Senators Sherrod Brown and Jeff Sessions have issued an appeal to President Obama to crack down on currency manipulation, which has cost 5.8 million U.S. jobs and increased the federal budget deficit.
Corporations currently owe up to $700 billion in unpaid, “deferred” taxes. Congress can make them pay, or let them off the hook. Guess which choice Congress is about to make.
Republicans flat-out bribe a Virginia state senator to resign, so they can block Obamacare's Medicaid expansion. This shows just how far "rich people government people" Republicans will go.
Instead of creating jobs, a 2011 trade deal with South Korea has cost jobs and increased our trade deficit. Now there are signs that job loss could get much, much worse.
Low wage jobs drive a race to the bottom as people pull back, forcing more layoffs and wage cuts. But America has been replacing good-paying jobs with low-wage jobs for decades. It's time to raise America's pay.
A new study finds that privatization of government services "contributes to the decline of the middle class and the rise in poverty-level jobs, thereby exacerbating growing economic inequality."
Imagine that American factories and other businesses had received $44.2 billion more in orders last month, and every single month, and you can visualize the effect of this.
Sen. Bernie Sanders is introducing an update of the Veterans Administration bill that Republicans filibustered in February. Will Republicans vote to solve the VA scandal or milk it for political gain?
There have been reports that the Trans-Pacific Partnership treaty would ban requirements that government agencies "Buy America" first. The House has voted to protect these provisions from being negotiated away.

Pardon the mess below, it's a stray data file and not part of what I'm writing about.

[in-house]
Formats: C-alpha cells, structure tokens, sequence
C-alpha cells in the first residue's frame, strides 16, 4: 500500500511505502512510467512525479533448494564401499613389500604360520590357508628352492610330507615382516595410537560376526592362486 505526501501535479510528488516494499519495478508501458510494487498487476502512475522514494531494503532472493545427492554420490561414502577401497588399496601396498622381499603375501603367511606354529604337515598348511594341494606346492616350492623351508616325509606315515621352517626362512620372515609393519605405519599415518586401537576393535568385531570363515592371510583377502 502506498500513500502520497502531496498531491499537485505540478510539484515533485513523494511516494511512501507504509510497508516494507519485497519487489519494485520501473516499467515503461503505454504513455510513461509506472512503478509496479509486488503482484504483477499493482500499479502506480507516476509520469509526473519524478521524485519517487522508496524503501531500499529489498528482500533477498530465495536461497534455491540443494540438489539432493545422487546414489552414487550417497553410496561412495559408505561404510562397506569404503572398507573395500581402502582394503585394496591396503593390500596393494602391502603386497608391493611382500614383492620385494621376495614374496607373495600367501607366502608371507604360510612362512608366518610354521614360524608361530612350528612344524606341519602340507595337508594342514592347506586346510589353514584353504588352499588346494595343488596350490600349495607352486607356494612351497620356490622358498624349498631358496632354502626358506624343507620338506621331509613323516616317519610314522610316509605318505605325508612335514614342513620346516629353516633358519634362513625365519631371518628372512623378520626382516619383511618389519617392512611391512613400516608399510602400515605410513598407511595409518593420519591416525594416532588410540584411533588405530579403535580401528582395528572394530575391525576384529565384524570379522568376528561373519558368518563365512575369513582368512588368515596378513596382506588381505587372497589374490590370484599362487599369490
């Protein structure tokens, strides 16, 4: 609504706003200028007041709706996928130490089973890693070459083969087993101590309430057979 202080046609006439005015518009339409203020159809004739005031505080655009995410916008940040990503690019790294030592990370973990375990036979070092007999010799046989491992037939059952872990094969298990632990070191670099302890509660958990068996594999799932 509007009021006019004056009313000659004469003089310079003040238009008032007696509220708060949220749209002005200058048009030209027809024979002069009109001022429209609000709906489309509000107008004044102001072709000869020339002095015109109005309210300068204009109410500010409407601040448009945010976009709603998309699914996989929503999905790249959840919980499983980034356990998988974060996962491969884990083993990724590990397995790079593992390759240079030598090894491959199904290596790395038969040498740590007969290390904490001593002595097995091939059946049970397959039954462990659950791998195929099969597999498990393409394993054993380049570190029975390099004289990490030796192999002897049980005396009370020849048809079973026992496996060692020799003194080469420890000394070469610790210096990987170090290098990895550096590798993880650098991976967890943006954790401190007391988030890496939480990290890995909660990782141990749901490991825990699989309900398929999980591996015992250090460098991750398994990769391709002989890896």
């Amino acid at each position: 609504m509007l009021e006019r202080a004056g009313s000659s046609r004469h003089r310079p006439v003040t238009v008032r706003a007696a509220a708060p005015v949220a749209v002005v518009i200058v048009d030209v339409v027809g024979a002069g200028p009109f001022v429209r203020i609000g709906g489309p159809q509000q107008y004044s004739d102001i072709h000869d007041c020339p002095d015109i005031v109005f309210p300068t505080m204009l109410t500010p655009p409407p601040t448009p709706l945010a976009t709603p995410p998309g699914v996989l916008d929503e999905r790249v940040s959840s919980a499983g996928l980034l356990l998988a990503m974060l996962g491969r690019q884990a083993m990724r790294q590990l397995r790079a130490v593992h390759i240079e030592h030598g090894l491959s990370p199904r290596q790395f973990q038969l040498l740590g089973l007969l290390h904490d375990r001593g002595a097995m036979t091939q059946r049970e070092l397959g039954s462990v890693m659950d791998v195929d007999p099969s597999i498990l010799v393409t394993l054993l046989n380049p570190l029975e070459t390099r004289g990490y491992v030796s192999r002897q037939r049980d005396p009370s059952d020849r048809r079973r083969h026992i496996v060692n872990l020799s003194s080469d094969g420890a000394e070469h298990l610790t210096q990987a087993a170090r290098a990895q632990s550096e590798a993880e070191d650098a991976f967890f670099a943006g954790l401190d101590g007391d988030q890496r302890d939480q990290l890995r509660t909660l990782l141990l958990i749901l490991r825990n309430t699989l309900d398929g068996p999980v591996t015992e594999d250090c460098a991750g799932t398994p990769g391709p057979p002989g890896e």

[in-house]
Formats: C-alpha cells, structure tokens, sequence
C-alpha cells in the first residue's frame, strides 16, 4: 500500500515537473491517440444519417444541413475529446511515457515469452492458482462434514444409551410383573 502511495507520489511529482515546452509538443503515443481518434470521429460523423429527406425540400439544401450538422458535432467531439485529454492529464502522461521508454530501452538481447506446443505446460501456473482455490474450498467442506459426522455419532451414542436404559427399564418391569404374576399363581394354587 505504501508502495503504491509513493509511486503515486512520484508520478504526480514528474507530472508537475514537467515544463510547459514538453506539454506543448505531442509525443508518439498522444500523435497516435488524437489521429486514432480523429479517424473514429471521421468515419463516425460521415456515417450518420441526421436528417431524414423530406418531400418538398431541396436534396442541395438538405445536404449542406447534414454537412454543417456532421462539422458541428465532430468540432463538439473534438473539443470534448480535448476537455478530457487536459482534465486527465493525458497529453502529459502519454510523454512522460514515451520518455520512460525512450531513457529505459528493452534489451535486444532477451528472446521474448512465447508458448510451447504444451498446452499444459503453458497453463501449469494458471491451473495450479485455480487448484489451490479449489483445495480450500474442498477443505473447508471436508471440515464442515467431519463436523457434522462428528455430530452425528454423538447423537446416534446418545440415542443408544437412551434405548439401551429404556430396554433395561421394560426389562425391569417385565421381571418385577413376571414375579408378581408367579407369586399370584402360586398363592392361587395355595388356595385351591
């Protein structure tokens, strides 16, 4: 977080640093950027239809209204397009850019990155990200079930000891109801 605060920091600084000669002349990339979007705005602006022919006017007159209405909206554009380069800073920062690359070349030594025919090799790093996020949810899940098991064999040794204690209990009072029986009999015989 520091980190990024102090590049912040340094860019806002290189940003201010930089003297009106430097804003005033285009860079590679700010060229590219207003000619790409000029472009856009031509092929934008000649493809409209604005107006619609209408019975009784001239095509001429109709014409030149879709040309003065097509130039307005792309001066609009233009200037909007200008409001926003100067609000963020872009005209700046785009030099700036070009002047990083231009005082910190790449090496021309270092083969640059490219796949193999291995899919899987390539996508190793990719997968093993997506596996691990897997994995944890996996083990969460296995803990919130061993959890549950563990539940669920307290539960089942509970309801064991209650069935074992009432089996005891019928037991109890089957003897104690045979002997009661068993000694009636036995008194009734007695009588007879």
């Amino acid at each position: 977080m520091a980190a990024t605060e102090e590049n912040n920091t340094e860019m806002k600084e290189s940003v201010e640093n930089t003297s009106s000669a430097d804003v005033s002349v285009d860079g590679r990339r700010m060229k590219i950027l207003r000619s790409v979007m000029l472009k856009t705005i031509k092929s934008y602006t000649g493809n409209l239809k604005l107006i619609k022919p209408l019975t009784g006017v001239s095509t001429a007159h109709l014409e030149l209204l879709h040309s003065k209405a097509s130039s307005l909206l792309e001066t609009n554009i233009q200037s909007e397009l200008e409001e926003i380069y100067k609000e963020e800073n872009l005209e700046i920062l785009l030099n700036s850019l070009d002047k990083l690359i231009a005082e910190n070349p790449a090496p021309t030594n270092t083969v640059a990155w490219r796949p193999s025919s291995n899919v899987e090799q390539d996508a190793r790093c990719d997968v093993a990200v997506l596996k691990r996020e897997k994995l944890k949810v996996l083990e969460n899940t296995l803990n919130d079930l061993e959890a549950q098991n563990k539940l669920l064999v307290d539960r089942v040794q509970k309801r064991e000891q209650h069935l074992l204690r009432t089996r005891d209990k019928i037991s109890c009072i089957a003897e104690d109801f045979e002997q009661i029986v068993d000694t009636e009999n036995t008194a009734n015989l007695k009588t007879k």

Since we signed a "free trade" agreement with Colombia, 73 trade unionists have been murdered there. So 153 Democrats are insisting on stronger labor protections in the Trans-Pacific Partnership agreement.
An unfair tax dodge lets corporations hoard their money abroad. This puts honest companies that make things here and pay their taxes at a competitive disadvantage.
The Republican strategy: Step 1: Block the bill (and any/every bill that makes things better). Step 2: Blame Democrats for the damage done by their blocking the bill.
Who did it? Republicans are beginning to harvest the fruits of their obstruction. The strategy is to set the stage for the election by obstructing everything. Then campaign against Democrats because things are not getting better.
Wouldn't a country run of, by and for We the People set things up to benefit We the People – and not just a few already-wealthy people at the expense of the rest of us, our country, and our economy?
Democrats and Republicans pay no price for their robotic votes for trade deal after trade deal, hoping no one will notice. Our job is to notice, turn up the heat and make them pay a price.
The right put its resources into long-term movement building. On our side the money, resources and effort tend to go into looking for "messiah" candidates. It is a remarkably ineffective approach.
There is simply no reason whatsoever that we can't have full employment – except for policies that are intentionally keeping us from having full employment. Our New Populism conference will make that a central theme.
Has privatization saved taxpayers money and improved services to citizens? Simple answer: of course not. Taxpayers are getting fleeced. But the private companies now doing public functions have gotten rich off of the deal.
Another leak of another secretly negotiated treaty reveals another assault on our ability to make our own laws and another boost for the largest (and dirtiest) corporations.
The terrible damage done to working Americans by these trade agreements have become so clear that a New Populist movement is rising up to fight them. The New Populism Conference will explore this movement.